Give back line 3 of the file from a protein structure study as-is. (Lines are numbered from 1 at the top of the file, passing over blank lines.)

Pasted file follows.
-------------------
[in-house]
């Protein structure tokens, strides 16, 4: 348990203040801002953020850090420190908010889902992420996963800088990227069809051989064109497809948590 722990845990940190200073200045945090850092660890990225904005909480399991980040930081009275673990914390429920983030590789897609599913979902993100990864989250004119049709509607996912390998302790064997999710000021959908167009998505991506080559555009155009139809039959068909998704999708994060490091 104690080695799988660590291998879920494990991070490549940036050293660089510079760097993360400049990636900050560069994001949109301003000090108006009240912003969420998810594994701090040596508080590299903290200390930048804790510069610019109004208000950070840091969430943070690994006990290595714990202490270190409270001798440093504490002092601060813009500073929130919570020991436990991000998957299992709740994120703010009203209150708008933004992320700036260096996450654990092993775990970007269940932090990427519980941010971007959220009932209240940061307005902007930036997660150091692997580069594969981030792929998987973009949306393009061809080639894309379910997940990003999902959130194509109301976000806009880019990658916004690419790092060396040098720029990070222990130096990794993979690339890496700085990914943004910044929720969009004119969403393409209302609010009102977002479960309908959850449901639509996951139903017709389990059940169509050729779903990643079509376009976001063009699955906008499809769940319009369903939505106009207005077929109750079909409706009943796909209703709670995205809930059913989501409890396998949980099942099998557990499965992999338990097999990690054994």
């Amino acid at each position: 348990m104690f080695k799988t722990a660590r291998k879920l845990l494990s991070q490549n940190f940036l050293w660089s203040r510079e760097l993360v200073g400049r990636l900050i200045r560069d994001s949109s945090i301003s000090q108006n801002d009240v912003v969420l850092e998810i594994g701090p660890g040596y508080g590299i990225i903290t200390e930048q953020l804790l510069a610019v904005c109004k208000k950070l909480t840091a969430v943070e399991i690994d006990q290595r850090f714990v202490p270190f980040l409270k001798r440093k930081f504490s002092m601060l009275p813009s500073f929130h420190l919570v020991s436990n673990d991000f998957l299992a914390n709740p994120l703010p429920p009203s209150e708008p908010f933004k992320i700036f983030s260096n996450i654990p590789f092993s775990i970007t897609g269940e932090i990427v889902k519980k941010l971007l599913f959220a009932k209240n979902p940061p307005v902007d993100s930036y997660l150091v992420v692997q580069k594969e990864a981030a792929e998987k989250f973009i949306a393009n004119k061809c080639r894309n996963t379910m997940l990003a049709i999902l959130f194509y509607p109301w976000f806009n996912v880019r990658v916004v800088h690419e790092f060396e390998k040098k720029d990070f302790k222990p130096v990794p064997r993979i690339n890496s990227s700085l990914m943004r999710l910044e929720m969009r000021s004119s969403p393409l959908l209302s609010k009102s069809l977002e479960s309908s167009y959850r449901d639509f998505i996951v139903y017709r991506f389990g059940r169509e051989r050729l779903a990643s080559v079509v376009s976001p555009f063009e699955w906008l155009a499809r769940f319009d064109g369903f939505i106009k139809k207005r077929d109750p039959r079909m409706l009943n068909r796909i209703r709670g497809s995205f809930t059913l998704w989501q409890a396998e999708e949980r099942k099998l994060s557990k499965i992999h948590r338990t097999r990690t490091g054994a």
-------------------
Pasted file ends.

């Amino acid at each position: 348990m104690f080695k799988t722990a660590r291998k879920l845990l494990s991070q490549n940190f940036l050293w660089s203040r510079e760097l993360v200073g400049r990636l900050i200045r560069d994001s949109s945090i301003s000090q108006n801002d009240v912003v969420l850092e998810i594994g701090p660890g040596y508080g590299i990225i903290t200390e930048q953020l804790l510069a610019v904005c109004k208000k950070l909480t840091a969430v943070e399991i690994d006990q290595r850090f714990v202490p270190f980040l409270k001798r440093k930081f504490s002092m601060l009275p813009s500073f929130h420190l919570v020991s436990n673990d991000f998957l299992a914390n709740p994120l703010p429920p009203s209150e708008p908010f933004k992320i700036f983030s260096n996450i654990p590789f092993s775990i970007t897609g269940e932090i990427v889902k519980k941010l971007l599913f959220a009932k209240n979902p940061p307005v902007d993100s930036y997660l150091v992420v692997q580069k594969e990864a981030a792929e998987k989250f973009i949306a393009n004119k061809c080639r894309n996963t379910m997940l990003a049709i999902l959130f194509y509607p109301w976000f806009n996912v880019r990658v916004v800088h690419e790092f060396e390998k040098k720029d990070f302790k222990p130096v990794p064997r993979i690339n890496s990227s700085l990914m943004r999710l910044e929720m969009r000021s004119s969403p393409l959908l209302s609010k009102s069809l977002e479960s309908s167009y959850r449901d639509f998505i996951v139903y017709r991506f389990g059940r169509e051989r050729l779903a990643s080559v079509v376009s976001p555009f063009e699955w906008l155009a499809r769940f319009d064109g369903f939505i106009k139809k207005r077929d109750p039959r079909m409706l009943n068909r796909i209703r709670g497809s995205f809930t059913l998704w989501q409890a396998e999708e949980r099942k099998l994060s557990k499965i992999h948590r338990t097999r990690t490091g054994a």